Pros: Some laughs and an interesting plot line.
Cons: Lacked pace and rhythm, and was trying to be a bit too clever for its own good.
It seems a lot of people make pacts when they’re younger. I once made a pact with the devil that he’d take my soul if I ever wrote down the phrase: “Michael Buerk likes spaghetti down his trousers.” Shit. In Kinkyfish’s play Spoofing for Gordon at The Hen and Chickens, the four characters had made an equally disturbing, but perhaps more understandable agreement.
The action takes place in the kitchen of Gordon, one-fifth of a group of old friends who – for various reasons – have drifted apart. The four others are congregating around the dining table, with Gordon nowhere to be seen: there’s Simon – a nervous ponytailed pinko; Suzie – a genial Scot; Chris – an Italian with toilet trouble; and Adam – the aggressive City type. They’re obviously there for a reason, and it’s obviously something important to reunite them after all these years. Are they the last five users of MySpace?
No. It’s actually an important act, which one of the four in the kitchen must perform. And to choose, they must ‘spoof’. I admit, I hadn’t come across this term – I was rather looking forward to an evening of ex-Labour Leader impressions – what you do is you hold some coins out in your hand and other people guess how many you’ve got. Or something like that. The rules weren’t made clear.
What was made clear were the different agendas each character had. Almost too clear. There was a moment where Suzie and Simon were talking, and Simon said, “Do you remember when…” and proceeded to describe a moment in the past that Suzie evidently did remember. It’s one of those eggy inserts you know are designed to give you as an audience member some important information – it just could’ve been communicated more naturally and subtly.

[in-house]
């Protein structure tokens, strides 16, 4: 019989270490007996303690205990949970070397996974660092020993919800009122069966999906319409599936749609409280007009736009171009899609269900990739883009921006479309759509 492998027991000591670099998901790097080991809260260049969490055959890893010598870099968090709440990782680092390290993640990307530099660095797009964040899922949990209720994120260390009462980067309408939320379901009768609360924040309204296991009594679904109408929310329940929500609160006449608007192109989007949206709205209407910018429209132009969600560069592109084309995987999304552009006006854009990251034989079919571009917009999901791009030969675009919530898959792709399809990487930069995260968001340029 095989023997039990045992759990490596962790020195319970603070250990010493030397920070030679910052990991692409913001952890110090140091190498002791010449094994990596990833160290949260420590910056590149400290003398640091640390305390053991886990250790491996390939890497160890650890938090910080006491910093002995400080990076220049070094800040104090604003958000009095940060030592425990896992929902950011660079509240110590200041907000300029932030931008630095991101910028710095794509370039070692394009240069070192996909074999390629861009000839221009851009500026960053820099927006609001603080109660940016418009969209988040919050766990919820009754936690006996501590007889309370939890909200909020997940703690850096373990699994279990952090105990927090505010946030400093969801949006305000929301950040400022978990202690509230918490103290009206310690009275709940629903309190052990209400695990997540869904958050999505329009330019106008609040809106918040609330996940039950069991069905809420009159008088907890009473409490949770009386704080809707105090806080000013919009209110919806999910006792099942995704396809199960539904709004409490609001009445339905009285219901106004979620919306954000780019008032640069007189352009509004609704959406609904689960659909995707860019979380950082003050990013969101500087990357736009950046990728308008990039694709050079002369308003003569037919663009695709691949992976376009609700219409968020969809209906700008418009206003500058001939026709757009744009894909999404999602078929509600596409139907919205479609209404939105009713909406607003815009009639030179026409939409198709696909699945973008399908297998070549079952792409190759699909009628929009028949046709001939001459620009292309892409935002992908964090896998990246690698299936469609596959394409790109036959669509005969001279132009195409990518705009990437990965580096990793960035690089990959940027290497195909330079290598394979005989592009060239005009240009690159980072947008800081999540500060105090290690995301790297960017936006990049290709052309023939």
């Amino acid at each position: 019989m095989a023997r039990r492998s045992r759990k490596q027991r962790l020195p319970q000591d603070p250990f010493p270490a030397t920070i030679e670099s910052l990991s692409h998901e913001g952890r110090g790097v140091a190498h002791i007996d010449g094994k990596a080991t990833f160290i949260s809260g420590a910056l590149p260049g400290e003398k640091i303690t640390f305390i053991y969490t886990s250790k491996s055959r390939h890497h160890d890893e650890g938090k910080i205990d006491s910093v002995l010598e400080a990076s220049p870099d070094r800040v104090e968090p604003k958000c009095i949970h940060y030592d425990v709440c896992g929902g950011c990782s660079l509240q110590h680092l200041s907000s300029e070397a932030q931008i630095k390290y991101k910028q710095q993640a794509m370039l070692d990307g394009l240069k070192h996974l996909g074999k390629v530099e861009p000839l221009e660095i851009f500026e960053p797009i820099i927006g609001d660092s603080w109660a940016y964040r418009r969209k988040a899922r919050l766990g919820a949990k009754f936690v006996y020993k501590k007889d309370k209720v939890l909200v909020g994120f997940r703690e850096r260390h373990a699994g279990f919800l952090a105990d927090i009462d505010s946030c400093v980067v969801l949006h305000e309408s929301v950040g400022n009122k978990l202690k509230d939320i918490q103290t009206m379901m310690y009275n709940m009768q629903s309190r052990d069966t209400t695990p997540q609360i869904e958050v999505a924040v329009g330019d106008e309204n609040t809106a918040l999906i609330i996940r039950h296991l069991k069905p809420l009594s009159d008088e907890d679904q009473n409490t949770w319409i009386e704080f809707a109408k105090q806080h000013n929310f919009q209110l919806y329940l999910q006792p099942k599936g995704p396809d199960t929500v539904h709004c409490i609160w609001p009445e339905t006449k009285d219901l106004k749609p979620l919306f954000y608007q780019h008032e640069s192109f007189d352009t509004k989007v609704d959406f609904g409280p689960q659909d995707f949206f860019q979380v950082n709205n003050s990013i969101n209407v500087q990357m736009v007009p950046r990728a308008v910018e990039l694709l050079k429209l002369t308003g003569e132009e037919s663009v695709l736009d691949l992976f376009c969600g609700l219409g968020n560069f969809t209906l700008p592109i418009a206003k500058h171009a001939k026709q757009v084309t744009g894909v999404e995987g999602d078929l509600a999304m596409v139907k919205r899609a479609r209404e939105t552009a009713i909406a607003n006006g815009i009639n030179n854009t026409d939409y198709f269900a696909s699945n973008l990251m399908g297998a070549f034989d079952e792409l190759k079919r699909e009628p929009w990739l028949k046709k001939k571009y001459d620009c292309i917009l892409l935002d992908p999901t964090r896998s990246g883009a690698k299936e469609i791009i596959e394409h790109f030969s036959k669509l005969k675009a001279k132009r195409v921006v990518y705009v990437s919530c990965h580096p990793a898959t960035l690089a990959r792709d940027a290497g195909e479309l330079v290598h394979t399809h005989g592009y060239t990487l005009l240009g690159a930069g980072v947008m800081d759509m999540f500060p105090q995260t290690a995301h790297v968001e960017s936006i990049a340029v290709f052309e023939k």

There were other moments that lacked in the subtlety department. There were lots of obvious tensions and history between the characters – swarthy glares galore. I realise the writer here was, admirably, trying to add richness and depth to the characters, but I felt it was too intricate for an hour-long play and meant that the captivating set-up was neglected somewhat. There were pregnant pauses where there should have been great dramatic tension, and when things did get going the performances lacked the required emotion.
All in all it was an interesting idea that wasn’t executed particularly well. It looked professional – there was a nice touch with a painted-on clock giving the sense that the room was being decorated – and there were some genuinely funny moments amongst the chalk and cheese characters. The twist, when it came, was fairly intriguing – but again, the way it was built up didn’t feel natural.
When you don’t have any new characters being introduced during the play, or any new occurrence that can affect the characters, it’s very hard for their story lines to shift and progress in an engaging way. Spoofing for Gordon felt exactly that: static and without any agent propelling it forward. A shame, because it certainly meant well.
Author: Duncan Battman
Director: Rajan Sharma
Showing: 12-16th August 2014
Box Office: www.unrestrictedview.co.uk